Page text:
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Radiograph right femur: minimally expansile, lytic lesion with ground glass density and sclerotic borders extending from femoral neck into diaphysis with cortical thinning especially of the inferior aspect of the femoral neck.
MRI: low T1, high T2 signal mass centered in the medullary canal with cortical thinning but no cortical disruption. Adjacent soft tissues are normal.
Radiograph tib/fib: additional mixed lytic and sclerotic lesion longitudinally oriented in tibia.
Polyostotic fibrous dysplasia.
Fibrous dysplasia is a non-hereditary developmental anomaly of unknown origin causing replacement of medullary bone by fibrous tissue. Eighty percent of cases are monostotic, however, 20%, as in this case, are polyostotic. Any bone can be affected, but there is a predilection in the polyostotic form for the femur, tibia, pelvis, ribs and facial bones. Patients usually present in late childhood with pain or pathologic fracture.
On plain radiographs, fibrous dysplasia is characteristically a diaphyseal or metaphyseal lucent lesion with a homogenous, smoky radiodensity termed a "ground glass" appearance. Sclerotic borders, endosteal scalloping, variable degrees of central sclerosis and an absence of periosteal reaction are other common features. On MRI, the findings are relatively nonspecific: the lesion demonstrates low T1 and variable T2 signal within the medullary canal.
The differential diagnosis includes non-ossifying fibroma (eccentric, cortically based lytic lesions with sclerotic rim); solitary bone cyst (lytic, intramedullary lesions usually without a sclerotic rim or central sclerosis, and usually more round or oval shaped); aneurismal bone cyst (usually quite expansile with marked cortical thinning; fluid-fluid levels on MRI); enchondroma (solitary form usually has chondroid matrix; polyostotic form (Ollier¿s disease) has long, lytic lesions with vertical striations); osteomyelitis (generally more destructive with cortical disruption and soft tissue findings, periosteal reaction).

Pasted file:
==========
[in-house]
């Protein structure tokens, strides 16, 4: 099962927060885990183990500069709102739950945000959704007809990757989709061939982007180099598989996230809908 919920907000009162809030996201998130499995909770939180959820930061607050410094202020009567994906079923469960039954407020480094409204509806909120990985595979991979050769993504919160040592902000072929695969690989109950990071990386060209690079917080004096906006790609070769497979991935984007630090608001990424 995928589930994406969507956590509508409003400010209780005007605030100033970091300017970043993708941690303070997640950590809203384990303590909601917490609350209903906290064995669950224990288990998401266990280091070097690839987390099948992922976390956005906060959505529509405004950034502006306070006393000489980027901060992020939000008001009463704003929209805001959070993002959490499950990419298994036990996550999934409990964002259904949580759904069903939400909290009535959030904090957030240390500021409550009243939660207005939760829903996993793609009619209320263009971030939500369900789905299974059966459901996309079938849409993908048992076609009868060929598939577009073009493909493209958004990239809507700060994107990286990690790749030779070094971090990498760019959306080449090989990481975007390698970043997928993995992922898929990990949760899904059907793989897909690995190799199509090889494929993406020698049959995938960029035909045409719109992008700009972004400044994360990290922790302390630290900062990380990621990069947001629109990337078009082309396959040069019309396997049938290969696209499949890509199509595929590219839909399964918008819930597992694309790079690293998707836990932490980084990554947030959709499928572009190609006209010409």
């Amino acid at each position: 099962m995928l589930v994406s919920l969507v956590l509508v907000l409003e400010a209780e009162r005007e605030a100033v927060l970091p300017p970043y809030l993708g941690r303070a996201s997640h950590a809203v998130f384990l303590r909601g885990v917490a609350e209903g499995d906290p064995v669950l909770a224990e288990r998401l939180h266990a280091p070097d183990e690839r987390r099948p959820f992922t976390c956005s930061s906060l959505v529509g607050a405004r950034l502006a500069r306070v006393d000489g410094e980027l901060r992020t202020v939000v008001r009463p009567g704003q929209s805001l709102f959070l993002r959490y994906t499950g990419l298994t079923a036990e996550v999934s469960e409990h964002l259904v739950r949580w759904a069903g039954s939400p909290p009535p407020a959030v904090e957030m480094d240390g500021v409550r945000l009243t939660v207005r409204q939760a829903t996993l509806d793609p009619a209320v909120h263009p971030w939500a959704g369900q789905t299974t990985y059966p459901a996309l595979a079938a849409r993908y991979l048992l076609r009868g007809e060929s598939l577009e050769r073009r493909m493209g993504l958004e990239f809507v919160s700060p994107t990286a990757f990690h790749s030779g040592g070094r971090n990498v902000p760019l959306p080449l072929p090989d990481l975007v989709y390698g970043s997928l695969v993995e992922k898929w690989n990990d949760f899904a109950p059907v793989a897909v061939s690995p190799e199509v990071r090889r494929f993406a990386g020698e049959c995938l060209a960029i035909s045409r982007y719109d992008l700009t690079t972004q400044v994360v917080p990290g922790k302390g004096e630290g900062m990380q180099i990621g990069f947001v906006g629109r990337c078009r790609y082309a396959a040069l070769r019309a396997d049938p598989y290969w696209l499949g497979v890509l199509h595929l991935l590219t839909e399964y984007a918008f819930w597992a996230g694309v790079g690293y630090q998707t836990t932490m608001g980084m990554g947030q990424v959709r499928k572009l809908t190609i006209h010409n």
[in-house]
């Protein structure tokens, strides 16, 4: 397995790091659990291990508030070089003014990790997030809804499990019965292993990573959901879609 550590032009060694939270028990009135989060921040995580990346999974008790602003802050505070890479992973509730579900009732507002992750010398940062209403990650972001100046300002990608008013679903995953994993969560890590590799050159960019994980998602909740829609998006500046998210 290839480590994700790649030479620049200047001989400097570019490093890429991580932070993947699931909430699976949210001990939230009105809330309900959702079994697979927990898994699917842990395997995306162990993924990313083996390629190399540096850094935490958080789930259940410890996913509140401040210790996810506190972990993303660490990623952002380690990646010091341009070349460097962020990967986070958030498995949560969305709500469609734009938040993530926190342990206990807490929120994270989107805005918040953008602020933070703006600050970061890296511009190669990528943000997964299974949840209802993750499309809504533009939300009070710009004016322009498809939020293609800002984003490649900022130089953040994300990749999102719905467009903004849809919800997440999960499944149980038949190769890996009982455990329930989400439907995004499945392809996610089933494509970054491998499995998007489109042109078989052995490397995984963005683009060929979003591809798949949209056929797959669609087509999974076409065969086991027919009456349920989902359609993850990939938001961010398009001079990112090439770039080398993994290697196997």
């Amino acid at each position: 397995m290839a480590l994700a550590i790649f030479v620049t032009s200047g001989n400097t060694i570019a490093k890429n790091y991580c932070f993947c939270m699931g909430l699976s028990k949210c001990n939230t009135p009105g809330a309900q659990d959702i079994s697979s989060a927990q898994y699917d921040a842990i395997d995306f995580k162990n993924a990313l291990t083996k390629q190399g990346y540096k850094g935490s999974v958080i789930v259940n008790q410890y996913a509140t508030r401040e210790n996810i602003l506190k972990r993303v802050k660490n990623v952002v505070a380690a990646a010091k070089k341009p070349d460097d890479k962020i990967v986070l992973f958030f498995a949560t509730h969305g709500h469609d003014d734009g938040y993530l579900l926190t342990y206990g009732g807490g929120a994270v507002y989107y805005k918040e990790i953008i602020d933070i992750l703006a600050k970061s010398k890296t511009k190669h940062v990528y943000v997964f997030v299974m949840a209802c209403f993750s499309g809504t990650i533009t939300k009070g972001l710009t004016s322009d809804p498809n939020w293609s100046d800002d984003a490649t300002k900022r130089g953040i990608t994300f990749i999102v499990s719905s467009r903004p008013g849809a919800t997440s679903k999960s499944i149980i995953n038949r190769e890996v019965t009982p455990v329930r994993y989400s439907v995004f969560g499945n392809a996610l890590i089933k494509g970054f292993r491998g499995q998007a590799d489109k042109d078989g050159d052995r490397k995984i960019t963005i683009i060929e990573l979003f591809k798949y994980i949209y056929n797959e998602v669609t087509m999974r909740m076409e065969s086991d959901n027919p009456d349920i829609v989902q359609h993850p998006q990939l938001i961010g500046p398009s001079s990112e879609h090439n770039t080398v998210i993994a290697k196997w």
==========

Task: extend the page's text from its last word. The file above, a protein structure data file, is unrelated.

In this case, the disease was polyostotic, which raises the additional possibility of syndromic involvement. McCune-albright syndrome is characterized by fibrous dysplasia, café-au-lait spots and precocious puberty. Mazabraud¿s syndrome consists of polyostotic fibrous dysplasia and intramuscular myxomas. Other endocrinopathies including hyperthyroidism, Cushing's disease, hypophosphatemia, and hyperprolactinemia have been associated with fibrous dysplasia
Complications of fibrous dysplasia include pathologic fractures and malignant degeneration, most commonly into osteosarcoma or fibrosarcoma. In the femur, the ¿shepherd¿s crook¿ deformity can occur, which is varus angulation at the femoral neck. In this case, the patient developed hip pain due to impending pathologic fracture, and a pre-emptive reconstruction nail with interlocking screws was placed through the femoral neck.
Resnick D, Niwayama G. Diagnosis of Bone and Joint Disorders. 2nd ed. Philadelphia, Pa: WB Saunders;. 1988: 4057-70.
MJ Kransdorf, RP Moser, Jr, and FW Gilkey. Review: Fibrous dysplasia. RadioGraphics 1990; 10: 519.
WH Jee, KH Choi, BY Choe, JM Park, and KS Shinn. Fibrous dysplasia: MR imaging characteristics with radiopathologic correlation Am J Roentgenol., Dec 1996; 167: 1523 - 1527.
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